Correction service practices discriminate against Aboriginals.
Public Safety Minister, Stockwell Day, immediately responded to the report with a denial that discriminates against aboriginals. "I visited personally a number of federal institutions and have spent time with aboriginals themselves individually and in groups in the institutions," he said in the House of Commons.
The Correctional Investigator found that First Nations, Metis and Inuit inmates:
* are routinely classified as higher security risks than nonnative inmates;
* are released later in their sentences than other inmates; and
* are more likely to have their conditional release revoked for technical reasons than other offenders.
* often do not receive timely access to rehabilitative programming and services that would help them return to their communities.
Sapers says that it is well documented that Aboriginal people are over represented in Canada's prisons but the "disparities between Aboriginal and non-Aboriginal offenders are not as well known and should be addressed on an urgent basis." The higher rate of recidivism for Aboriginal offenders is in part due to the Correctional Service's failure to manage Aboriginal inmates in a culturally responsive and non-discriminatory manner, he added. "More commitment and resources are required to address the troubling trend."
The Correctional Investigator's Report reiterates the often repeated need for the CSC to:
* provide adequate services to federal offenders with significant, identified mental health needs, the proportion of whom has more than doubled over the past decade;
* demonstrate compliance with its legal obligation to provide every inmate with essential health care according to professionally accepted standards, and accredit all institutional health care sites;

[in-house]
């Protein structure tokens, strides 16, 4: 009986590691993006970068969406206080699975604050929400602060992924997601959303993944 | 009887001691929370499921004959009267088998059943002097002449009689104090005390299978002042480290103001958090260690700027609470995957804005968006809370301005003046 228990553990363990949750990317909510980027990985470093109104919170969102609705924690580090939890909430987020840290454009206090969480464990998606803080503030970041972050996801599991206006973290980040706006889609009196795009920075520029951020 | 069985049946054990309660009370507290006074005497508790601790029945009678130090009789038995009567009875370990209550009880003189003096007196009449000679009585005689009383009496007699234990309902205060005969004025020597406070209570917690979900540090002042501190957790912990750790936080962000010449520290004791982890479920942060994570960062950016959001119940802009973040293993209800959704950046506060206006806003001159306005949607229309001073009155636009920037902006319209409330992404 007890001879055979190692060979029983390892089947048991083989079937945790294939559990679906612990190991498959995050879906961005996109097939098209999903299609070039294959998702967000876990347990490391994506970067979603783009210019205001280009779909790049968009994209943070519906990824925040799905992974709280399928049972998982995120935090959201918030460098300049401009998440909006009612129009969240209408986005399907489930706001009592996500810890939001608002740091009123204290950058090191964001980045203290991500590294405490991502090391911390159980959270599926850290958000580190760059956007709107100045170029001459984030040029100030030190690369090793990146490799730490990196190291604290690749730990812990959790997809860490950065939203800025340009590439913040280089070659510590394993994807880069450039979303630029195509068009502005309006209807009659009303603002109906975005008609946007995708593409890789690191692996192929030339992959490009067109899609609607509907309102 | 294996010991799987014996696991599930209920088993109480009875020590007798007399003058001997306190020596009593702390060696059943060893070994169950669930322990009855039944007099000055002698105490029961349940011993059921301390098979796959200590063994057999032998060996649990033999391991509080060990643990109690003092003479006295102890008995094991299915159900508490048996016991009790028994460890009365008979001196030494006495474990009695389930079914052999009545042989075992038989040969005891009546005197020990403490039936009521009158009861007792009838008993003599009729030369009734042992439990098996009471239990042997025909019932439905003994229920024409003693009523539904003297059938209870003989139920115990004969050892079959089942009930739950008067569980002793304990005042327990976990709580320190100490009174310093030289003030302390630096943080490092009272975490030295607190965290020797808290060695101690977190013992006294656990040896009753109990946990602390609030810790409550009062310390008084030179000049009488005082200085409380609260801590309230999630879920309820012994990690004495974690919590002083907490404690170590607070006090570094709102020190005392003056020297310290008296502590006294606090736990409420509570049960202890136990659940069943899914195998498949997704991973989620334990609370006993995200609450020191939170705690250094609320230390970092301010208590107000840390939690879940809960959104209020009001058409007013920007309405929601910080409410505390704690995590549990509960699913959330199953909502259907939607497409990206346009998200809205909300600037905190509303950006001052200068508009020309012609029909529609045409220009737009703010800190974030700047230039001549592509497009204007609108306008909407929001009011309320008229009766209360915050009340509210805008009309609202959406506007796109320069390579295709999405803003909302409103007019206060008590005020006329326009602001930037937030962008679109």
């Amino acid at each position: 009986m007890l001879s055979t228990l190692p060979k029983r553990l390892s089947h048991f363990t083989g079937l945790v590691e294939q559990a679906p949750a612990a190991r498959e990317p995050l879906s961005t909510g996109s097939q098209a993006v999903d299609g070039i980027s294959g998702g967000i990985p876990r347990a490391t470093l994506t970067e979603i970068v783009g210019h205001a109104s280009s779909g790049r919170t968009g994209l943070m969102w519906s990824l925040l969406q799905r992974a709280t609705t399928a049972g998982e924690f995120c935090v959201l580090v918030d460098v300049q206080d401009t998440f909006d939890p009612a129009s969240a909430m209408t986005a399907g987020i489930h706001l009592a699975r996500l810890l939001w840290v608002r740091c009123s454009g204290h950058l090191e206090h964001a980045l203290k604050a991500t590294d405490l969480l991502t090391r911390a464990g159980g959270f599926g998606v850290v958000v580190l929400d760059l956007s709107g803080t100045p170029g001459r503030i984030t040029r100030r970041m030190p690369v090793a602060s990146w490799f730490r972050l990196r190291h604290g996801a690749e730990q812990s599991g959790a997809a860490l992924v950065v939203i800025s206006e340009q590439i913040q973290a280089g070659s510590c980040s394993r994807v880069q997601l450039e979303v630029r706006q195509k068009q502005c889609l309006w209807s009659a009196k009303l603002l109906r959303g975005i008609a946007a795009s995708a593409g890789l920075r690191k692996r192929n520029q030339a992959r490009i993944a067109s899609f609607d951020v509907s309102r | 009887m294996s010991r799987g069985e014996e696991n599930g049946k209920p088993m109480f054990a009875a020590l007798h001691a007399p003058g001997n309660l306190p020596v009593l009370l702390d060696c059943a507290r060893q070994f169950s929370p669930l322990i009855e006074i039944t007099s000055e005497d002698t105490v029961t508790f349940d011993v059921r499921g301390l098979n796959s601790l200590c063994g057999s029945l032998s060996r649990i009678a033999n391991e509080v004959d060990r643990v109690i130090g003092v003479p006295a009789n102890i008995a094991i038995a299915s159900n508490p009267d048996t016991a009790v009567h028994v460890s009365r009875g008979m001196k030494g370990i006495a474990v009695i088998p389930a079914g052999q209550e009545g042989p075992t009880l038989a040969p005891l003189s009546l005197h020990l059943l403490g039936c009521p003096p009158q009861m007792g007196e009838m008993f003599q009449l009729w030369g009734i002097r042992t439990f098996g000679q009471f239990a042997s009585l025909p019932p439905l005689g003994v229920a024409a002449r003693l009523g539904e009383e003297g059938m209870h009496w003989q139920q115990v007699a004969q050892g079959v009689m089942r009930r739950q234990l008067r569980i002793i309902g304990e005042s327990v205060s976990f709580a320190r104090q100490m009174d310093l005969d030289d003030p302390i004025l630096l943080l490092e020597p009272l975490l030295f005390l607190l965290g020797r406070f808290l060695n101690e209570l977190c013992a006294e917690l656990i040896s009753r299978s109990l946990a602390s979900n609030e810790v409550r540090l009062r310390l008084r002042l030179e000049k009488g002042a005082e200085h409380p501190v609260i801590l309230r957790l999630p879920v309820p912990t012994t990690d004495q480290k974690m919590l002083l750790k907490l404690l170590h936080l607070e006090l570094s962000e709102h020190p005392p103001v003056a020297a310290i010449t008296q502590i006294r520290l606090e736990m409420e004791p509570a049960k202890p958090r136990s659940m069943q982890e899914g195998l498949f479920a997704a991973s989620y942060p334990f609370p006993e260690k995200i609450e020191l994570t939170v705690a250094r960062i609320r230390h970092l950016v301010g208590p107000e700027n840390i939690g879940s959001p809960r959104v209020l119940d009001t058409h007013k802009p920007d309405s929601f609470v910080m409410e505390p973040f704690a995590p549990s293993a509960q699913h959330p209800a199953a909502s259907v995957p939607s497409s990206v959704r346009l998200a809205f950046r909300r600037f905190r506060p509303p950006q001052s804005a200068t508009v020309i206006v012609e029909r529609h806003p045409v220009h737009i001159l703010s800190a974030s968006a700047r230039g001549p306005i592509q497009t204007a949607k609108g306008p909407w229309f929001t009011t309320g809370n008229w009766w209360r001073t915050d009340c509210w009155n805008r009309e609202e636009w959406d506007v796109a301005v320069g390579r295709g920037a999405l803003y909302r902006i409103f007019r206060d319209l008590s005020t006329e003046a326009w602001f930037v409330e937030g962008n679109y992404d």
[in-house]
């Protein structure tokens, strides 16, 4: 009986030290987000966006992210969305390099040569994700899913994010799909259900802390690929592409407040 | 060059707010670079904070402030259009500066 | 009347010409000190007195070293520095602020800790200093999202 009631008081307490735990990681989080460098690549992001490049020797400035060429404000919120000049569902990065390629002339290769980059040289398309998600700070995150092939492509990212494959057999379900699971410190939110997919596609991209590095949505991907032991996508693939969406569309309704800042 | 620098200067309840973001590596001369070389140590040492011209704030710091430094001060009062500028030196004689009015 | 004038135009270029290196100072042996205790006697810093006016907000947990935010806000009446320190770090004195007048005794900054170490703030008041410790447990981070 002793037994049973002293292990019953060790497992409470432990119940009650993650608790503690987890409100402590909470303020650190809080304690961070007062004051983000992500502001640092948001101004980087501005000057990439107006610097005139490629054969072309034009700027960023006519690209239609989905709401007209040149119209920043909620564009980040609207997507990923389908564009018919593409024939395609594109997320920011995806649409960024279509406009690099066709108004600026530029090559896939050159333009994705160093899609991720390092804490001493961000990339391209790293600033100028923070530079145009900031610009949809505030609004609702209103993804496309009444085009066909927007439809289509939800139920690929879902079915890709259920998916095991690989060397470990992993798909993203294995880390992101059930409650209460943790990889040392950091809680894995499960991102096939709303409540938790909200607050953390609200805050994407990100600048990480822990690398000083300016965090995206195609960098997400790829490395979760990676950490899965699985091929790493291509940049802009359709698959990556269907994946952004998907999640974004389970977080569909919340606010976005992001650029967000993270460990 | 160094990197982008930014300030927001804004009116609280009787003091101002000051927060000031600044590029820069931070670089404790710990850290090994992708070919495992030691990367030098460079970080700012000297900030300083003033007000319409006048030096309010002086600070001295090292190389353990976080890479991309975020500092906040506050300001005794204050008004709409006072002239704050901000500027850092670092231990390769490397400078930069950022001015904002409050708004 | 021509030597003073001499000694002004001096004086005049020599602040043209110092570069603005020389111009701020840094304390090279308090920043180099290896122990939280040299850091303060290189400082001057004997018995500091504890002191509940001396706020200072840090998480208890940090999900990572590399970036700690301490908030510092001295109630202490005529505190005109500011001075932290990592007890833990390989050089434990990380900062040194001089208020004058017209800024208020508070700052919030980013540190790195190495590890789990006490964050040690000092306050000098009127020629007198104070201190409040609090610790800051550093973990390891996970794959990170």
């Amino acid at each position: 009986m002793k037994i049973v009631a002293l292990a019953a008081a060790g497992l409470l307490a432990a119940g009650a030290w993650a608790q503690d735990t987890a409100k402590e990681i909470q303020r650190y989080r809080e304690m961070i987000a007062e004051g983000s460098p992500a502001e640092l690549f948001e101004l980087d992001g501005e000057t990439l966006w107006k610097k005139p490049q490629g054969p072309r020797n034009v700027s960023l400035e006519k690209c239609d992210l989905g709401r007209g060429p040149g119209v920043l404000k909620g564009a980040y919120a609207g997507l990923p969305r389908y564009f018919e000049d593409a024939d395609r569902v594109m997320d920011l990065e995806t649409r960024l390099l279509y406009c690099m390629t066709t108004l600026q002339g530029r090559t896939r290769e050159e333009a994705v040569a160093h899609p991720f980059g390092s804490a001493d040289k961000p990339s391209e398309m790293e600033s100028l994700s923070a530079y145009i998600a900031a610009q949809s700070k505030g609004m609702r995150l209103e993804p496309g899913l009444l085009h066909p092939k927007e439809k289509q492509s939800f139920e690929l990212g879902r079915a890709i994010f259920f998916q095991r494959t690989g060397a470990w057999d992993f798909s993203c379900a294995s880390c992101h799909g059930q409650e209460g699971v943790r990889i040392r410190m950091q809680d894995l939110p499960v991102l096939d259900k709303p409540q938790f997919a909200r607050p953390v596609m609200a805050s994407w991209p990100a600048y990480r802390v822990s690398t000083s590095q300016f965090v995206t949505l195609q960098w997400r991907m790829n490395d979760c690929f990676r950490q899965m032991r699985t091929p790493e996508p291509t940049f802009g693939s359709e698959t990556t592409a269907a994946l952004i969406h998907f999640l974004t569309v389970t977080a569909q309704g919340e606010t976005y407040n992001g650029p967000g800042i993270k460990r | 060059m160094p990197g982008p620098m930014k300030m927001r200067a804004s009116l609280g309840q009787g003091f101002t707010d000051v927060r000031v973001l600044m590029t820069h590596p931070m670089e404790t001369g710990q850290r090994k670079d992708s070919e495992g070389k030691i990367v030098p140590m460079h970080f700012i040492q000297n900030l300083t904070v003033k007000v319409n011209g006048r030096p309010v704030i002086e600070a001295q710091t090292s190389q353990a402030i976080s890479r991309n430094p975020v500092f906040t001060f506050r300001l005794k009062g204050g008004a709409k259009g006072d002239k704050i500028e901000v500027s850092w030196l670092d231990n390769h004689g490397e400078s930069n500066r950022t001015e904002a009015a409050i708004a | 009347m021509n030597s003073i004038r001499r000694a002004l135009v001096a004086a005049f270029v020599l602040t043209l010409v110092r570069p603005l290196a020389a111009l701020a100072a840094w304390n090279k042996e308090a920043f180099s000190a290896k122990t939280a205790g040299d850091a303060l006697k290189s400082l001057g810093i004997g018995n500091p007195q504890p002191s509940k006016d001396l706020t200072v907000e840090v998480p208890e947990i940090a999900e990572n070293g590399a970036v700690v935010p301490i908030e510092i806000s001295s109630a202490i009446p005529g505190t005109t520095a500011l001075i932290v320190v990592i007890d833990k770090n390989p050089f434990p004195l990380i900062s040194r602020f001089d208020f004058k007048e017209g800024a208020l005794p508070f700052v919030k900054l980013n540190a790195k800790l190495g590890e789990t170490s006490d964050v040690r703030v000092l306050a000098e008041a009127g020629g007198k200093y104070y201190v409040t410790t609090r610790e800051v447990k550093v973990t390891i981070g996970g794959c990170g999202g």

* implement a more humane and less restrictive alternative to the long-term segregation of women inmates; and
* convene timely investigations and follow-up action regarding incidents of serious injury or death among inmates. The Report found that the CSC initially classifies Aboriginal offenders at higher security levels than other inmates, identifies them as having lower reintegration potential and places them in minimum-security institutions at less than half the rate of non-Aboriginal offenders. Aboriginal inmates are placed in segregation more often than non-Aboriginal offenders, limiting their access to appropriate programming. These discriminatory outcomes are even more pronounced in the case of female Aboriginal offenders.
Aboriginal groups said that the Conservative government's plan for more minimum mandatory prison sentences and other tough measures will make the problem worse for native prisoners.
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|Date:||Oct 23, 2006|
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